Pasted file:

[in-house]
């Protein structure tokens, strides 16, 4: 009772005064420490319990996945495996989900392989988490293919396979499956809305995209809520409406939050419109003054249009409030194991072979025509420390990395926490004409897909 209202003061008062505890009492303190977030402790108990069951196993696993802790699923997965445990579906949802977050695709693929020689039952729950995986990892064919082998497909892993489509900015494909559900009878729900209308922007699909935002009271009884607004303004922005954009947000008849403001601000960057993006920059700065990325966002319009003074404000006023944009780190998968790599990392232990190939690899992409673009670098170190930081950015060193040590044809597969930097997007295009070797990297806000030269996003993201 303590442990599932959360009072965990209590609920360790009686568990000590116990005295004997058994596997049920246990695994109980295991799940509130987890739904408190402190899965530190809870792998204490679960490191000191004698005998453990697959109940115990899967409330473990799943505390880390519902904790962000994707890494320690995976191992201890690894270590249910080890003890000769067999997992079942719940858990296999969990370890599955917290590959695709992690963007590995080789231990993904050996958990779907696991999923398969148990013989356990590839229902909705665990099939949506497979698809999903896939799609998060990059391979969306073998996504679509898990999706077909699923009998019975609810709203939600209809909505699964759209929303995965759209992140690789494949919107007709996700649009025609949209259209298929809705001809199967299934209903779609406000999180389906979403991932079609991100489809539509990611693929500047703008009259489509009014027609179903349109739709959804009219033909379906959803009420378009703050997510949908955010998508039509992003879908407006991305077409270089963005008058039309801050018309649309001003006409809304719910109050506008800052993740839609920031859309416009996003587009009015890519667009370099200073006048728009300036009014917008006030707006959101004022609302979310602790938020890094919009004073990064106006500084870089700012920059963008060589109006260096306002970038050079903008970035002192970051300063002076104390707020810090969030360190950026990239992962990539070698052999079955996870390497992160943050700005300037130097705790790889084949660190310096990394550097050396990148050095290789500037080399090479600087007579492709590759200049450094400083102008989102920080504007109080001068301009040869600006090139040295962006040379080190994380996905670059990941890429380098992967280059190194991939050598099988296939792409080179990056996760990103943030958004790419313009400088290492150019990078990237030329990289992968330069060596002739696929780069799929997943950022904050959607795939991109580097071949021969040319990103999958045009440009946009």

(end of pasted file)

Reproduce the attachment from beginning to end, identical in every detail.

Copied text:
[in-house]
């Protein structure tokens, strides 16, 4: 009772005064420490319990996945495996989900392989988490293919396979499956809305995209809520409406939050419109003054249009409030194991072979025509420390990395926490004409897909 209202003061008062505890009492303190977030402790108990069951196993696993802790699923997965445990579906949802977050695709693929020689039952729950995986990892064919082998497909892993489509900015494909559900009878729900209308922007699909935002009271009884607004303004922005954009947000008849403001601000960057993006920059700065990325966002319009003074404000006023944009780190998968790599990392232990190939690899992409673009670098170190930081950015060193040590044809597969930097997007295009070797990297806000030269996003993201 303590442990599932959360009072965990209590609920360790009686568990000590116990005295004997058994596997049920246990695994109980295991799940509130987890739904408190402190899965530190809870792998204490679960490191000191004698005998453990697959109940115990899967409330473990799943505390880390519902904790962000994707890494320690995976191992201890690894270590249910080890003890000769067999997992079942719940858990296999969990370890599955917290590959695709992690963007590995080789231990993904050996958990779907696991999923398969148990013989356990590839229902909705665990099939949506497979698809999903896939799609998060990059391979969306073998996504679509898990999706077909699923009998019975609810709203939600209809909505699964759209929303995965759209992140690789494949919107007709996700649009025609949209259209298929809705001809199967299934209903779609406000999180389906979403991932079609991100489809539509990611693929500047703008009259489509009014027609179903349109739709959804009219033909379906959803009420378009703050997510949908955010998508039509992003879908407006991305077409270089963005008058039309801050018309649309001003006409809304719910109050506008800052993740839609920031859309416009996003587009009015890519667009370099200073006048728009300036009014917008006030707006959101004022609302979310602790938020890094919009004073990064106006500084870089700012920059963008060589109006260096306002970038050079903008970035002192970051300063002076104390707020810090969030360190950026990239992962990539070698052999079955996870390497992160943050700005300037130097705790790889084949660190310096990394550097050396990148050095290789500037080399090479600087007579492709590759200049450094400083102008989102920080504007109080001068301009040869600006090139040295962006040379080190994380996905670059990941890429380098992967280059190194991939050598099988296939792409080179990056996760990103943030958004790419313009400088290492150019990078990237030329990289992968330069060596002739696929780069799929997943950022904050959607795939991109580097071949021969040319990103999958045009440009946009």